Monday, June 18, 2007

The American auto industry

Here's a sad sight to behold: union workers fighting environmentalists about fuel efficiency standards. It always saddens me when two groups that could be allies in a broader progressive movement fight each other.

I must say I side with the environmentalists on this one. The cars produced by American auto companies are very fuel inefficient, if those graphs in An Inconvenient Truth are accurate. American auto companies have fought increased fuel efficiency standards tooth and nail. Meanwhile, Toyota, maker of the Prius among other things, has displaced GM as the world's largest auto company. I don't suppose it's occurred to the big three (I guess that term doesn't really apply any more) automakers that if they'd accepted higher fuel efficiency standards back in the 1980's, maybe Japanese automakers wouldn't be eating their lunch right now. And just wait until China starts making cars.

I don't see why the auto industry is whining so much: if Congress doesn't force them to be fuel efficient now, the marketplace will later. Getting a few senators to do your bidding is easy. Toyota, the global oil market, and the world automobile consumer are much harder to control. And I'm convinced that within several years, pressure to do something about carbon emissions and global climate change will only increase. Even if in the United States corporate and union interests keep environmental laws at bay, the rest of the world will move forward.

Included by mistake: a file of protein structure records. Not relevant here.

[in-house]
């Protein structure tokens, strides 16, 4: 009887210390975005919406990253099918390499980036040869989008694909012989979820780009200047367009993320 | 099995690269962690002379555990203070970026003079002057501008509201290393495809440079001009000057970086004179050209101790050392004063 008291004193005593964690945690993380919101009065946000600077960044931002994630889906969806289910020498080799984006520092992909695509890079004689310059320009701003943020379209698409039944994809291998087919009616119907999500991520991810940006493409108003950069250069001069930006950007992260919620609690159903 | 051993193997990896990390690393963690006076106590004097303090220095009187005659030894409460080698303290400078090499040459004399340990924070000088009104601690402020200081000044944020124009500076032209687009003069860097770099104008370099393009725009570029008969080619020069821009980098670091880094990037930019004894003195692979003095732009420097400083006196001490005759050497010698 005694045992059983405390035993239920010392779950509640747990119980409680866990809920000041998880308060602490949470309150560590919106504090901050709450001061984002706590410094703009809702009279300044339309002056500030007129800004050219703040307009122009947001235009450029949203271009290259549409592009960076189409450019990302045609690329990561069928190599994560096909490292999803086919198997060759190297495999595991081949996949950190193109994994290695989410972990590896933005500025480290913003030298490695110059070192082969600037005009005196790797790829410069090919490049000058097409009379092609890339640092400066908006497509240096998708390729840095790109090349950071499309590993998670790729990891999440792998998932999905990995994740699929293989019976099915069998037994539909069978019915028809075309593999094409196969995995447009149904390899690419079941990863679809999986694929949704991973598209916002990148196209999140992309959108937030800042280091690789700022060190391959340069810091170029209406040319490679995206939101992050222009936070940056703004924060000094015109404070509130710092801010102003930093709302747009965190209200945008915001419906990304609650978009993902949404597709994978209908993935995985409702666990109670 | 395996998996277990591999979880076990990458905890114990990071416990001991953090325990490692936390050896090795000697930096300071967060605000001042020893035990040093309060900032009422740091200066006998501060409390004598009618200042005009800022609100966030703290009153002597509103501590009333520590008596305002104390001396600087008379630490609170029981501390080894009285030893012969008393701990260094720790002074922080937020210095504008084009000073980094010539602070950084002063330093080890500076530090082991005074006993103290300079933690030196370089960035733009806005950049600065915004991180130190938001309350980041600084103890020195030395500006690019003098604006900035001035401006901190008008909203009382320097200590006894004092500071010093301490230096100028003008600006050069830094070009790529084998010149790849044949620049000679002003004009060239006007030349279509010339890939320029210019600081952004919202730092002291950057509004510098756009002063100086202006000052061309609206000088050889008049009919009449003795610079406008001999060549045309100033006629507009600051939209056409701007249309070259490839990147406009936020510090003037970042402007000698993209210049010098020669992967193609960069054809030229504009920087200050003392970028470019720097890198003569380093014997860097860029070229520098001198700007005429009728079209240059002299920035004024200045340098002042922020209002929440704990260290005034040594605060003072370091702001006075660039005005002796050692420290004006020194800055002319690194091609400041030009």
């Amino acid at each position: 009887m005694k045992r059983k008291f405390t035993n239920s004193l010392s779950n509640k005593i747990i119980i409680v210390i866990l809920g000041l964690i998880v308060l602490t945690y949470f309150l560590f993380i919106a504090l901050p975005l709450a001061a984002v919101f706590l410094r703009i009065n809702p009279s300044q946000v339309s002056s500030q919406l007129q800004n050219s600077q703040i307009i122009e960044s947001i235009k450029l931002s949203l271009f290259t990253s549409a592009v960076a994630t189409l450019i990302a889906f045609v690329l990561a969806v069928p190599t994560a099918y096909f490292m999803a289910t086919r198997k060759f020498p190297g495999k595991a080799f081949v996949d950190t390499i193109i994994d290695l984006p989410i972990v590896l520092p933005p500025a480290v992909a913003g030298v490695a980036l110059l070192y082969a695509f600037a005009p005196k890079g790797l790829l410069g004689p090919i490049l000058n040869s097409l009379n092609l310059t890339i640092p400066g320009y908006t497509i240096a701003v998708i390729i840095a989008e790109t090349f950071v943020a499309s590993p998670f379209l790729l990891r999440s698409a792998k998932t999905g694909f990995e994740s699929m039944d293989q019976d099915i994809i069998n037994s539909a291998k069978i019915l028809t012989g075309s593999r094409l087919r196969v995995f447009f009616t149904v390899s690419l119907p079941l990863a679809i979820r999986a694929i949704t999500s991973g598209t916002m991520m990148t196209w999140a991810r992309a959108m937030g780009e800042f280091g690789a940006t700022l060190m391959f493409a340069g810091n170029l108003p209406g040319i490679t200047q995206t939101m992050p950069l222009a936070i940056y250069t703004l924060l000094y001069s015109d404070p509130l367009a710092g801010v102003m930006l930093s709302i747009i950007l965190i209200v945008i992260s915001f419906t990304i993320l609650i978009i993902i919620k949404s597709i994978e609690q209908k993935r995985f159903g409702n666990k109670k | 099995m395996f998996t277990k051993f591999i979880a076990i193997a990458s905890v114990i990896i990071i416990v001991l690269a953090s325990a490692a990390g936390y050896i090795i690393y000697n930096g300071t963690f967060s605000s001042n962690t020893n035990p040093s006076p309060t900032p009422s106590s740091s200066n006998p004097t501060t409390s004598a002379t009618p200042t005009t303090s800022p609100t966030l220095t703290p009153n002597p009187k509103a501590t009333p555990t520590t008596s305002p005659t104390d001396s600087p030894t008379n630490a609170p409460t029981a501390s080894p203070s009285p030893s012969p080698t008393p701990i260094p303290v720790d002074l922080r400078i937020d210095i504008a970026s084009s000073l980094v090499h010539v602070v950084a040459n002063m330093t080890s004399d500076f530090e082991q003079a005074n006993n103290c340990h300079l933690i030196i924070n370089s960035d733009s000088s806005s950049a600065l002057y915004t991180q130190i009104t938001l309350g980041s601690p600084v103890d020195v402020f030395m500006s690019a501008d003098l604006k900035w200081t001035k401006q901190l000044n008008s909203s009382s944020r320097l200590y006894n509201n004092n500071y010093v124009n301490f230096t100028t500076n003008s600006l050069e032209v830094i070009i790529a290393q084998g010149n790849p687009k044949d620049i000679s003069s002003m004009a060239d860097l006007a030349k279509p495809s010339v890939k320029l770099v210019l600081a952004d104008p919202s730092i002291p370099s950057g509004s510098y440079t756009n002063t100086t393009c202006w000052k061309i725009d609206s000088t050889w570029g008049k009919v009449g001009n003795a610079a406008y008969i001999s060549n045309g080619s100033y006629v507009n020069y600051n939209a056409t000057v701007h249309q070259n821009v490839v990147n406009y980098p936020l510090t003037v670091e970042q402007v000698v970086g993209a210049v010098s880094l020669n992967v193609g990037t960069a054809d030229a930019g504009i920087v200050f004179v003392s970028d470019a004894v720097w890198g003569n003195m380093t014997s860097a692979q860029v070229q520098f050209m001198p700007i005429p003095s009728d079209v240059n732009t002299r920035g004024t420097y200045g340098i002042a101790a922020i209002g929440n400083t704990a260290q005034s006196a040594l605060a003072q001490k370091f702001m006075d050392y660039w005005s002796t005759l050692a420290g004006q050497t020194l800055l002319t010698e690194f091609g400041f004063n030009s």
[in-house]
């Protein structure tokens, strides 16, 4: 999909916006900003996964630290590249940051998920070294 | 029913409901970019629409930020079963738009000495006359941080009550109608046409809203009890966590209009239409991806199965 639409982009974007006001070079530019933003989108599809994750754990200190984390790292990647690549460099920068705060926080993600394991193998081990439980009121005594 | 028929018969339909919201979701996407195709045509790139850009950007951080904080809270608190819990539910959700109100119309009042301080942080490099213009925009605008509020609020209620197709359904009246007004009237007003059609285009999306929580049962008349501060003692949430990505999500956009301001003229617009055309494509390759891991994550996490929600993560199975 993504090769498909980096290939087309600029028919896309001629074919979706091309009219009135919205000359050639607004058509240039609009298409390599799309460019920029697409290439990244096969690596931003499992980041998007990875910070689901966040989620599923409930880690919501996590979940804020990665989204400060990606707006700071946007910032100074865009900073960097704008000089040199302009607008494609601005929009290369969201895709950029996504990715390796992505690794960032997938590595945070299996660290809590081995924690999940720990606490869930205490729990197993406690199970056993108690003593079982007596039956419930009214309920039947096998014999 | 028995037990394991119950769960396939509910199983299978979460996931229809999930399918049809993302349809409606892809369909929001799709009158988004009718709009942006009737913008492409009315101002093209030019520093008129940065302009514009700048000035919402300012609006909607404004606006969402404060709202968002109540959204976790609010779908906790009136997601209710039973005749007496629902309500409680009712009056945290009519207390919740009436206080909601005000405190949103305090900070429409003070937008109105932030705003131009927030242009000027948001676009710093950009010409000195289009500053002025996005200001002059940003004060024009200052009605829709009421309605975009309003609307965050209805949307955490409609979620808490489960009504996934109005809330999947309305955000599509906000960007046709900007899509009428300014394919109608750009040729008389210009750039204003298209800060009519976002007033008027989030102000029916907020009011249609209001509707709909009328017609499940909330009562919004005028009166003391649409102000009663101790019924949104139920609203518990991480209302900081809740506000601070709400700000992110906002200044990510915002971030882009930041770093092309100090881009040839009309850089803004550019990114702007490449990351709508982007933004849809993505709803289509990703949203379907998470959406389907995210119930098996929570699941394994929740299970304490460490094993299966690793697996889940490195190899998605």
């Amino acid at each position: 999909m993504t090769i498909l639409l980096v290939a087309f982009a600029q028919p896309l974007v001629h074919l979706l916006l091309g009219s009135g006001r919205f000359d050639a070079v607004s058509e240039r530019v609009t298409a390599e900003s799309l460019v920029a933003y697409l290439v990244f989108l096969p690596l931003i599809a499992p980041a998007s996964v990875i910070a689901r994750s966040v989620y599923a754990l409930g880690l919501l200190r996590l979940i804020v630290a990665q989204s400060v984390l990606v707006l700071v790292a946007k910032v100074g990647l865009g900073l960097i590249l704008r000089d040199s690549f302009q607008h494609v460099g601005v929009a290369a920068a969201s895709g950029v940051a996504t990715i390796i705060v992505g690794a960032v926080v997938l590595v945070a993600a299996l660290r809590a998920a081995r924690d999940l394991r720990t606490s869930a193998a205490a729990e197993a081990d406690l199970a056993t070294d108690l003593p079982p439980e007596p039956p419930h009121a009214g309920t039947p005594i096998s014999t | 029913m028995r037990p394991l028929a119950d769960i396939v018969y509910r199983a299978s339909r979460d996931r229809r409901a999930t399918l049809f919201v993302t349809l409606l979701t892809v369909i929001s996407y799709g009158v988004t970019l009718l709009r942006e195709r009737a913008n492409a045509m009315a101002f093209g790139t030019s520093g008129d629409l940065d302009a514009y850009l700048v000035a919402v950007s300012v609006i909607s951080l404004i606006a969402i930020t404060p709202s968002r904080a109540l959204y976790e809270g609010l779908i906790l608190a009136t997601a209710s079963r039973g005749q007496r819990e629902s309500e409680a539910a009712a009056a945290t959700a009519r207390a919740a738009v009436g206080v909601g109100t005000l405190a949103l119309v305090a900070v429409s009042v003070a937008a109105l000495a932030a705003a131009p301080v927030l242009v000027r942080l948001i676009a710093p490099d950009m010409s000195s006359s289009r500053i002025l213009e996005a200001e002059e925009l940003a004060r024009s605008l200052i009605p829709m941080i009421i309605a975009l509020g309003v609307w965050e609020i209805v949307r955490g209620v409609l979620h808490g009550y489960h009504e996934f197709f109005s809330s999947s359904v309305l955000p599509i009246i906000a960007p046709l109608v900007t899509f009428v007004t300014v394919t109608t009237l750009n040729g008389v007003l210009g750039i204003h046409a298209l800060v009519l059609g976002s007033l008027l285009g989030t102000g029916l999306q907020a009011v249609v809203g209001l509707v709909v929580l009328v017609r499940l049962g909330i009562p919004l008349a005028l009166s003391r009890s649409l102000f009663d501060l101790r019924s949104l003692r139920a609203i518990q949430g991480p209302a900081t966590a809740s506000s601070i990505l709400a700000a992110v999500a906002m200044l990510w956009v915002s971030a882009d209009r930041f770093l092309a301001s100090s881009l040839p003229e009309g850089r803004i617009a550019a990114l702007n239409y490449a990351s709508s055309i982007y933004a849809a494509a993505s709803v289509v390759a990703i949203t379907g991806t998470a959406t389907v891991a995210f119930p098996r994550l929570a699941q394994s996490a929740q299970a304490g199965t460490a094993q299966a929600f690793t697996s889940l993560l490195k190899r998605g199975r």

What I like about the post I linked to above is it describes an alternative model in the steel industry. Stricter environmental regulation let to increased efficiency, which later turned into a strategic advantage. I would love to see the American auto industry take a similar course. But every time I read about their lobbying efforts, it always seems they just want to pollute as much as they want.


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